Every time when we talk to our family and friends regarding our plan in getting a tattoo, most of the time they will say “it’s permanent, you’ll regret it, you won’t be able to find a good job” and so on.
These lectures can be quite annoying to sit through when you’ve got your heart set on the design you have in mind and the message behind them. However, tattoos are a huge commitment that some jump into before giving them enough consideration.
In fact, one in four tattooed people between the ages of 18 and 35 have regrets about their ink. That’s the reason why so many people choose to have them removed later in life.
But did you know that there are health dangers associated with this form of body art? So before you decide on getting a tattoo, look at these four potential health consequences that you should consider.
Some Inks are Toxic
A 2016 study funded by the Australian government found that one in five tattoo inks contain cancer-causing chemicals.
It was also found in 83 percent of the black inks tested. What’s more, in that of the 49 inks test, only four were following the European health standards for ink composition.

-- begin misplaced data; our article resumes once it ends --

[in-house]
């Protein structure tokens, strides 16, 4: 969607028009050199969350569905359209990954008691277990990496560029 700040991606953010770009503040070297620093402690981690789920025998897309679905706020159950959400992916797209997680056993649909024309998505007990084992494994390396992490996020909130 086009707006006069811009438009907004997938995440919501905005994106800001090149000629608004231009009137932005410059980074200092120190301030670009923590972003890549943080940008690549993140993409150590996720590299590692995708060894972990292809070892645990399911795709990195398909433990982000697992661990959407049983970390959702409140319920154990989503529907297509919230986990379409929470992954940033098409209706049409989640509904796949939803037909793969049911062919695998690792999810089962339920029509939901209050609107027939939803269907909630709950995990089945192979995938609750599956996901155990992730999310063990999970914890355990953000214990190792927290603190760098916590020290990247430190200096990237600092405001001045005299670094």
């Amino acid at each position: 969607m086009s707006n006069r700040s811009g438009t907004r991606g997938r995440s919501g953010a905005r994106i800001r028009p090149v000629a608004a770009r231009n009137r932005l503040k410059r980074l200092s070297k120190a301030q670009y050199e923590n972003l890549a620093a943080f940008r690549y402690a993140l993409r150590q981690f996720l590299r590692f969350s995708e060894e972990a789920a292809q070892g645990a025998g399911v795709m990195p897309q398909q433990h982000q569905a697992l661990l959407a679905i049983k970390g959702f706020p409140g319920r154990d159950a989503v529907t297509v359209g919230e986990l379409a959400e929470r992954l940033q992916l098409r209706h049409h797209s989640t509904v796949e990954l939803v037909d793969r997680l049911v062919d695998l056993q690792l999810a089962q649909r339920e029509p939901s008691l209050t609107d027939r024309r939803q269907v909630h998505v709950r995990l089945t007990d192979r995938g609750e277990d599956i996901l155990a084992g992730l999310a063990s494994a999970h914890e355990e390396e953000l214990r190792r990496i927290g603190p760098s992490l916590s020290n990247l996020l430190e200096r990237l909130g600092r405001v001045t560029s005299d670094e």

Getting A Tattoo can Interfere with Medical Treatment
A 2015 report in the Journal of Obstetrics and Gynecology describes how doctors falsely concluded that a woman’s cervical cancer had spread to her lymph nodes.
During the surgery to remove the nodes, the doctors realized that what they’d identified as malignant cells was really a tattoo ink. Other similar misdiagnoses have been reported as well.
Tattoos can Develop Serious Infections Especially with Improper Aftercare
In a nutshell, fresh tattoos are open wounds filled with ink. That’s why good artists stress the importance of keeping them clean while they heal.
It is recommended to not participate in any public event like swimming. This simple activity invites bacteria into the wound, potentially developing a serious or deadly infection.
Tattoo Removal is Expensive, Time-consuming, and Can Lead to Other Complications
Just one treatment session of tattoo removal can cost hundreds of dollars. Apparently, you’ll need six to 10 sessions to completely remove the tattoo.
There’s also no assurance you won’t have any remaining markings after all the sessions. Some other complications include pain, blistering, and sometimes even darkening of the tattoo.